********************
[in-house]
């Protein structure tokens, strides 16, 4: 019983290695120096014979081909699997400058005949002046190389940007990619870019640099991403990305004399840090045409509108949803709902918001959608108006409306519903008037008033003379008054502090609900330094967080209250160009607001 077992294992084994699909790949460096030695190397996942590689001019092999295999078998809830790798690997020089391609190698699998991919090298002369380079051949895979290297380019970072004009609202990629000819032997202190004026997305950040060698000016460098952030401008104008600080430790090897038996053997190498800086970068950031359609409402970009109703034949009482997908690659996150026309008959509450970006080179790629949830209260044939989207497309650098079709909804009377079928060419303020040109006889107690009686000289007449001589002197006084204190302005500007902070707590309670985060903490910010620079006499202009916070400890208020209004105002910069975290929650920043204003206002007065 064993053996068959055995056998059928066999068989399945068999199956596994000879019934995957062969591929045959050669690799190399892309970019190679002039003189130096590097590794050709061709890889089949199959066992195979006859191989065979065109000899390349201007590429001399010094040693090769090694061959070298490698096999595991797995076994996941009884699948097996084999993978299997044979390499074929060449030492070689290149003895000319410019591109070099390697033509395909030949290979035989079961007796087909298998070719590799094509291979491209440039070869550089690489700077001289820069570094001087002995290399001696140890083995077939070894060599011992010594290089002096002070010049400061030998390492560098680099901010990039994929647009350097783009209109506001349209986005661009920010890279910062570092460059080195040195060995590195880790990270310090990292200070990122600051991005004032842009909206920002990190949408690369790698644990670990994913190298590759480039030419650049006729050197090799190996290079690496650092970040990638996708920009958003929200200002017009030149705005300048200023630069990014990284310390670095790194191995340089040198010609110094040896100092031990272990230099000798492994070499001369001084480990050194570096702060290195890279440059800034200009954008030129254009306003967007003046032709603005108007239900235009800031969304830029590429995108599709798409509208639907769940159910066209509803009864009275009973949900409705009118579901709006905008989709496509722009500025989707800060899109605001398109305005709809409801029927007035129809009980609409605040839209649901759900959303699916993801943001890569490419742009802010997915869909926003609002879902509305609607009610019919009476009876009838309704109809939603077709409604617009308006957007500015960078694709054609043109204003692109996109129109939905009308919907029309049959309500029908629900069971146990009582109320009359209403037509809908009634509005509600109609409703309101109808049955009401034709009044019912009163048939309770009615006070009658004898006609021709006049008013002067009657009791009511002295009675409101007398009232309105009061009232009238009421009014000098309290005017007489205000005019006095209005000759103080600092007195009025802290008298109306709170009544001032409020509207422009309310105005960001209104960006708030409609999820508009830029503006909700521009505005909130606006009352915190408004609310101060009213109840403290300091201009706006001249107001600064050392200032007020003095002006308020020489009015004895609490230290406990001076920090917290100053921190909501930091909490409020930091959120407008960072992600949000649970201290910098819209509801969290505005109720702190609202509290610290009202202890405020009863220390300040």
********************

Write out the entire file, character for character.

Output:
[in-house]
């Protein structure tokens, strides 16, 4: 019983290695120096014979081909699997400058005949002046190389940007990619870019640099991403990305004399840090045409509108949803709902918001959608108006409306519903008037008033003379008054502090609900330094967080209250160009607001 077992294992084994699909790949460096030695190397996942590689001019092999295999078998809830790798690997020089391609190698699998991919090298002369380079051949895979290297380019970072004009609202990629000819032997202190004026997305950040060698000016460098952030401008104008600080430790090897038996053997190498800086970068950031359609409402970009109703034949009482997908690659996150026309008959509450970006080179790629949830209260044939989207497309650098079709909804009377079928060419303020040109006889107690009686000289007449001589002197006084204190302005500007902070707590309670985060903490910010620079006499202009916070400890208020209004105002910069975290929650920043204003206002007065 064993053996068959055995056998059928066999068989399945068999199956596994000879019934995957062969591929045959050669690799190399892309970019190679002039003189130096590097590794050709061709890889089949199959066992195979006859191989065979065109000899390349201007590429001399010094040693090769090694061959070298490698096999595991797995076994996941009884699948097996084999993978299997044979390499074929060449030492070689290149003895000319410019591109070099390697033509395909030949290979035989079961007796087909298998070719590799094509291979491209440039070869550089690489700077001289820069570094001087002995290399001696140890083995077939070894060599011992010594290089002096002070010049400061030998390492560098680099901010990039994929647009350097783009209109506001349209986005661009920010890279910062570092460059080195040195060995590195880790990270310090990292200070990122600051991005004032842009909206920002990190949408690369790698644990670990994913190298590759480039030419650049006729050197090799190996290079690496650092970040990638996708920009958003929200200002017009030149705005300048200023630069990014990284310390670095790194191995340089040198010609110094040896100092031990272990230099000798492994070499001369001084480990050194570096702060290195890279440059800034200009954008030129254009306003967007003046032709603005108007239900235009800031969304830029590429995108599709798409509208639907769940159910066209509803009864009275009973949900409705009118579901709006905008989709496509722009500025989707800060899109605001398109305005709809409801029927007035129809009980609409605040839209649901759900959303699916993801943001890569490419742009802010997915869909926003609002879902509305609607009610019919009476009876009838309704109809939603077709409604617009308006957007500015960078694709054609043109204003692109996109129109939905009308919907029309049959309500029908629900069971146990009582109320009359209403037509809908009634509005509600109609409703309101109808049955009401034709009044019912009163048939309770009615006070009658004898006609021709006049008013002067009657009791009511002295009675409101007398009232309105009061009232009238009421009014000098309290005017007489205000005019006095209005000759103080600092007195009025802290008298109306709170009544001032409020509207422009309310105005960001209104960006708030409609999820508009830029503006909700521009505005909130606006009352915190408004609310101060009213109840403290300091201009706006001249107001600064050392200032007020003095002006308020020489009015004895609490230290406990001076920090917290100053921190909501930091909490409020930091959120407008960072992600949000649970201290910098819209509801969290505005109720702190609202509290610290009202202890405020009863220390300040």